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IOWA CITY — The state education budget lawmakers finalized early Wednesday includes a fraction of the $22.1 million increase Iowa’s public universities sought for the upcoming budget year.
The education appropriations bill offers a $6.2 million increase for the Board of Regents, just over a quarter of the increase it requested and called essential in campus efforts to provide “high-quality public education, cutting-edge research, and needed public services.”
Of the Legislature’s $6.2 million increase, $5.5 million was designated for general university appropriations — to be divided by the University of Iowa, Iowa State University and the University of Northern Iowa.
“The Board of Regents is very appreciative of the appropriations that we continue to receive for Iowa’s public universities,” Board President Michael Richards said Wednesday in a statement provided to The Gazette. “We have had a great partnership with the state for more than a century, and it continues to provide significant resources to our institutions.
“While it is unfortunate that we could not receive a general university increase equal to the $12.2 million that Gov. Reynolds had in her FY23 budget proposal, we are still thankful that the state continues to recognize that our universities are key drivers of the state economy and receive significant funding.”
What was asked
The regents in September requested $15 million more in general education dollars for its public universities — proposing a split of $4 million to UNI, $4 million to the UI, and $7 million to Iowa State.
Additionally, the UI asked for $3 million for its Oakdale campus, State Hygienic Lab, Family Practice Program, and Iowa Flood Center.
The Family Practice Program -- with an additional $500,000, bringing its total budget to $2.2 million -- was the only one of those UI-based special units to receive more funding.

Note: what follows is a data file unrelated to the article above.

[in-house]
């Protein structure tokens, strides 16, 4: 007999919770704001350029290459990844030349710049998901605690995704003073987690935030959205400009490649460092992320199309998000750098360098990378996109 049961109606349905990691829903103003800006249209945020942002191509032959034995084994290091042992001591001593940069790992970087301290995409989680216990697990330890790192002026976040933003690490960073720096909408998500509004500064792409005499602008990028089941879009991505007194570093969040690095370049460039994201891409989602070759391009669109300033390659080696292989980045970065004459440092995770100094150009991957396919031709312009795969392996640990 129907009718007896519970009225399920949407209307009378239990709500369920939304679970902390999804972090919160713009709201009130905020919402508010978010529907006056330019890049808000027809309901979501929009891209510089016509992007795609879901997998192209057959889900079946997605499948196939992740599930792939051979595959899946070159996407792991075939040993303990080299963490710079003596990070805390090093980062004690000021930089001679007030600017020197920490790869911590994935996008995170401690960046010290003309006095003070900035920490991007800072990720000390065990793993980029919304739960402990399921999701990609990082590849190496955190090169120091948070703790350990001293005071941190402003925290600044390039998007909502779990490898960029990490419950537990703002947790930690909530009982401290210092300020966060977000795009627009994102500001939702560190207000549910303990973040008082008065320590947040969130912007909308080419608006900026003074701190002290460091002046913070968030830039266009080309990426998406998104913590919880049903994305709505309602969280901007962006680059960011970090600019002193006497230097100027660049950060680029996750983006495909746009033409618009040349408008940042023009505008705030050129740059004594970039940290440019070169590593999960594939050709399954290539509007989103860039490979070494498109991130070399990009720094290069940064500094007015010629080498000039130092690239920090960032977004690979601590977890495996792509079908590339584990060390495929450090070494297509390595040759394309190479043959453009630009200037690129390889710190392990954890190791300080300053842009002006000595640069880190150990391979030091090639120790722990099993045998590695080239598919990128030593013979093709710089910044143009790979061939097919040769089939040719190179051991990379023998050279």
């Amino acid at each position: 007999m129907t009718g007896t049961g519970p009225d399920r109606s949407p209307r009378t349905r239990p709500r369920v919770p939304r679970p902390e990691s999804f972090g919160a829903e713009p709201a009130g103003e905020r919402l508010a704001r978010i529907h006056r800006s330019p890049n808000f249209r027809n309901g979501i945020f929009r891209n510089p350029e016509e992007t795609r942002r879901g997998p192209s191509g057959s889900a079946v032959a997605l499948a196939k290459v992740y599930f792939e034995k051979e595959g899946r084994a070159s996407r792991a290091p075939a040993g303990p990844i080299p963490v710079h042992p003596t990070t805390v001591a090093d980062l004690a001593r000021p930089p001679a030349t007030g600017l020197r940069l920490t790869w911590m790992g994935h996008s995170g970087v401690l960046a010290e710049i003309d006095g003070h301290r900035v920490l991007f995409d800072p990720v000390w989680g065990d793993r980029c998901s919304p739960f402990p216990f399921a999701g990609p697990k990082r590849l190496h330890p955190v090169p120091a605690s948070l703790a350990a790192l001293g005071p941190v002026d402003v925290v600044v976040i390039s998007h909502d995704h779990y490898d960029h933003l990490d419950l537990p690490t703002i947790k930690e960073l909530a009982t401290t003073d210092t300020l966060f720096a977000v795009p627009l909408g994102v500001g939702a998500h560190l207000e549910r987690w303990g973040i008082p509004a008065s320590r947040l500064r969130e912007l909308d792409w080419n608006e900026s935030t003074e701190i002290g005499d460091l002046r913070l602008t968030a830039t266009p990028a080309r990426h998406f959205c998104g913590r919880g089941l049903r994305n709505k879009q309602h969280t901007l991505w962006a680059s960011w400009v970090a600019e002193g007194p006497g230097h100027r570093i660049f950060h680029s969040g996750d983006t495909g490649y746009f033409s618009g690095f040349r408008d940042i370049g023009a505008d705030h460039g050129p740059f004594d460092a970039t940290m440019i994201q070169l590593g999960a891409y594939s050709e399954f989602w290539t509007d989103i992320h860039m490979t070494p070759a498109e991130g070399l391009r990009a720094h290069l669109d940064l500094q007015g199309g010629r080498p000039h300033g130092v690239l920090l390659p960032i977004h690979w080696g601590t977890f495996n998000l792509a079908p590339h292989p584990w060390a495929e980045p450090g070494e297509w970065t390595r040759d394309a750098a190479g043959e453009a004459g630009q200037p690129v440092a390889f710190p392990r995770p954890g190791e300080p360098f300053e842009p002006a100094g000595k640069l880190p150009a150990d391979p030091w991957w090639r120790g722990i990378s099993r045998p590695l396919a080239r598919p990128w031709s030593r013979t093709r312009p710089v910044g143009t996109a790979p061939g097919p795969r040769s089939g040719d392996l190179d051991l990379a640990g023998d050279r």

The Board of Regents, in its September request, had said that money was necessary to maintain “community-based family medicine residency programs across Iowa.”
“The program has been instrumental for the state of Iowa to promote primary health care for all Iowans, particularly in rural Iowa,” according to the regents’ request. “An increase in financial support is now more important than ever as the future sustainability of these programs is in jeopardy due to rising costs.”
The state denied more money for the Oakdale Campus, with a budget of $2.1 million; the Iowa Flood Center, with a budget of $1.2 million; and the State Hygienic Lab, which has a $4.8 million budget and that needs $1 million more to “be prepared to rapidly respond to a variety of threats against both human and environmental health,” according to the budget request.
“The onset of the pandemic and the need to retain staff and recruit additional talented analysts was never more apparent than throughout this pandemic when over 1 million COVID-19 specimens were tested,” according to the board’s fall request.
“Salary increases are critical as the statistics show that the public health lab work force is aging and retiring with fewer new professionals seeking public health labs as a place of employment.”
$662.8 million in ’23
The final education appropriations package ups the Legislature’s total Board of Regents appropriations from $616.6 million in the current budget year to $622.8 million next year — below the requested $638.6 million hope.
It increases the universities’ general education appropriations from $486 million to $491.5 million, which is below the $493 million at the start of fiscal 2020 — before COVID compelled lawmakers to cut $8 million in the middle of that year.
The state denied the universities any general education funding increase last year, despite a regent request for an $18 million bump — plus restoration of the $8 million cut.
The budget includes a $150,000 increase for Iowa State’s Cooperative Extension Service; a $300,000 increase for the Iowa School for the Deaf; and a $114,000 increase for the Iowa Braille and Sight Saving School.
New funding idea
Earlier this session, the Iowa House education subcommittee advanced an education funding bill that proposed a new method for funding Iowa’s public universities, compelling them to compete for state dollars by enrolling students into high-demand majors aimed at filling Iowa jobs.
Instead of just allocating the regents more general education appropriations, the bill would have put $12 million into a new “Iowa Workforce Grant and Incentive Program” housed within the Department of Education’s Iowa College Aid program.
Iowa College Aid would have distributed the money through two-year scholarships to students who qualified by already being on a path toward a high-demand career as defined by Iowa Workforce Development — like teaching, engineering, or nursing.
Although that proposed program didn’t make it into the final bill, Rep. David Kerr, R-Morning Sun, and chair of the House Education Appropriations Subcommittee, at the time pitched it as a “great recruiting tool.”
“They need students because the enrollments are decreasing,” he said.
Vanessa Miller covers higher education for The Gazette.
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